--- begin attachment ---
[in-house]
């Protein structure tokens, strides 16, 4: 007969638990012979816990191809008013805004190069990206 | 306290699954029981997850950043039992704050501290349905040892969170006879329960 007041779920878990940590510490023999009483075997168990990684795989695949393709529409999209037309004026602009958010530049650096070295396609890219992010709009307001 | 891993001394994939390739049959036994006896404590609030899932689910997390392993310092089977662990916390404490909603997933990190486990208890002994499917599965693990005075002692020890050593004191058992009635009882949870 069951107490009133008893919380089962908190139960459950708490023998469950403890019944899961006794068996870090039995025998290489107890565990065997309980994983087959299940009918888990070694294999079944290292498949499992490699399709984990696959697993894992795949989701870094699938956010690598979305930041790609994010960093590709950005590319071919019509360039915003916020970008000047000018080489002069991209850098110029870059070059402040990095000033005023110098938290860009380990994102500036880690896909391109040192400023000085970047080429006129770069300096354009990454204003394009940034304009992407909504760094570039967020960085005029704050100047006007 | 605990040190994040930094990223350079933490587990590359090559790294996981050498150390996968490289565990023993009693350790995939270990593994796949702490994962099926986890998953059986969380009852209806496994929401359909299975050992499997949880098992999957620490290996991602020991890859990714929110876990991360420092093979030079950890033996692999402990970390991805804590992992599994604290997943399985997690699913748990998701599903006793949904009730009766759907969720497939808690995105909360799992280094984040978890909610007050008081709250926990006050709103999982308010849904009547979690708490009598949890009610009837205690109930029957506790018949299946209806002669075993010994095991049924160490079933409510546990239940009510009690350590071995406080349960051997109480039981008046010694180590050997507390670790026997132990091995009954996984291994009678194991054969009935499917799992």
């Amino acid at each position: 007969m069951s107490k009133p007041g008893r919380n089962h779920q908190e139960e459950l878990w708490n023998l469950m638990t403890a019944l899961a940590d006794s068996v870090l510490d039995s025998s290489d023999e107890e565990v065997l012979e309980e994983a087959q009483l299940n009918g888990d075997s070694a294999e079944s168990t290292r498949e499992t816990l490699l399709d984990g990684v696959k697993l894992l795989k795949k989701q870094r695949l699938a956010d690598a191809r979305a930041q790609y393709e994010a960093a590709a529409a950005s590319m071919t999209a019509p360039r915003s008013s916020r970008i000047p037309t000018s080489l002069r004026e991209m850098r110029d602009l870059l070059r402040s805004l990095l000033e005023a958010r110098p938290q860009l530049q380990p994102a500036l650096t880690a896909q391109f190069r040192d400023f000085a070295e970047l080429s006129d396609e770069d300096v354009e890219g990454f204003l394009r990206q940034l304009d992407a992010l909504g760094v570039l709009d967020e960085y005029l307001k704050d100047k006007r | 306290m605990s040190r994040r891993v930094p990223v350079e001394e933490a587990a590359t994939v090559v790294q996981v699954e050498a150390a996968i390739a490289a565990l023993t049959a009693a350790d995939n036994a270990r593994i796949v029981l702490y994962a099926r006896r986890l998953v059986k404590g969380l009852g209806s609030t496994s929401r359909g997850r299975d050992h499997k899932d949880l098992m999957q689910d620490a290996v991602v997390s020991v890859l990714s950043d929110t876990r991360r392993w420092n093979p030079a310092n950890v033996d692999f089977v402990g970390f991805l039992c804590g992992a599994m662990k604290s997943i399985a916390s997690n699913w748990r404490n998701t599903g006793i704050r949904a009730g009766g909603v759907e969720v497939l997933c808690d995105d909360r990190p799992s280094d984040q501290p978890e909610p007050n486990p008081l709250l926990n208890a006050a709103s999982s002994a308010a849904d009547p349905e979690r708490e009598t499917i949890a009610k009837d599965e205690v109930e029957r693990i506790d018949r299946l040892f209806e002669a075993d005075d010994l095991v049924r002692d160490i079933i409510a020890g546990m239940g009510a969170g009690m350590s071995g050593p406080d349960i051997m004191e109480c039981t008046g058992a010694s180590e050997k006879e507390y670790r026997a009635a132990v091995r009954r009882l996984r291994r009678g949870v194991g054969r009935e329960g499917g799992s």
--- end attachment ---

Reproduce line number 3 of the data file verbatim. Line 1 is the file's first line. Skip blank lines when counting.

């Amino acid at each position: 007969m069951s107490k009133p007041g008893r919380n089962h779920q908190e139960e459950l878990w708490n023998l469950m638990t403890a019944l899961a940590d006794s068996v870090l510490d039995s025998s290489d023999e107890e565990v065997l012979e309980e994983a087959q009483l299940n009918g888990d075997s070694a294999e079944s168990t290292r498949e499992t816990l490699l399709d984990g990684v696959k697993l894992l795989k795949k989701q870094r695949l699938a956010d690598a191809r979305a930041q790609y393709e994010a960093a590709a529409a950005s590319m071919t999209a019509p360039r915003s008013s916020r970008i000047p037309t000018s080489l002069r004026e991209m850098r110029d602009l870059l070059r402040s805004l990095l000033e005023a958010r110098p938290q860009l530049q380990p994102a500036l650096t880690a896909q391109f190069r040192d400023f000085a070295e970047l080429s006129d396609e770069d300096v354009e890219g990454f204003l394009r990206q940034l304009d992407a992010l909504g760094v570039l709009d967020e960085y005029l307001k704050d100047k006007r | 306290m605990s040190r994040r891993v930094p990223v350079e001394e933490a587990a590359t994939v090559v790294q996981v699954e050498a150390a996968i390739a490289a565990l023993t049959a009693a350790d995939n036994a270990r593994i796949v029981l702490y994962a099926r006896r986890l998953v059986k404590g969380l009852g209806s609030t496994s929401r359909g997850r299975d050992h499997k899932d949880l098992m999957q689910d620490a290996v991602v997390s020991v890859l990714s950043d929110t876990r991360r392993w420092n093979p030079a310092n950890v033996d692999f089977v402990g970390f991805l039992c804590g992992a599994m662990k604290s997943i399985a916390s997690n699913w748990r404490n998701t599903g006793i704050r949904a009730g009766g909603v759907e969720v497939l997933c808690d995105d909360r990190p799992s280094d984040q501290p978890e909610p007050n486990p008081l709250l926990n208890a006050a709103s999982s002994a308010a849904d009547p349905e979690r708490e009598t499917i949890a009610k009837d599965e205690v109930e029957r693990i506790d018949r299946l040892f209806e002669a075993d005075d010994l095991v049924r002692d160490i079933i409510a020890g546990m239940g009510a969170g009690m350590s071995g050593p406080d349960i051997m004191e109480c039981t008046g058992a010694s180590e050997k006879e507390y670790r026997a009635a132990v091995r009954r009882l996984r291994r009678g949870v194991g054969r009935e329960g499917g799992s």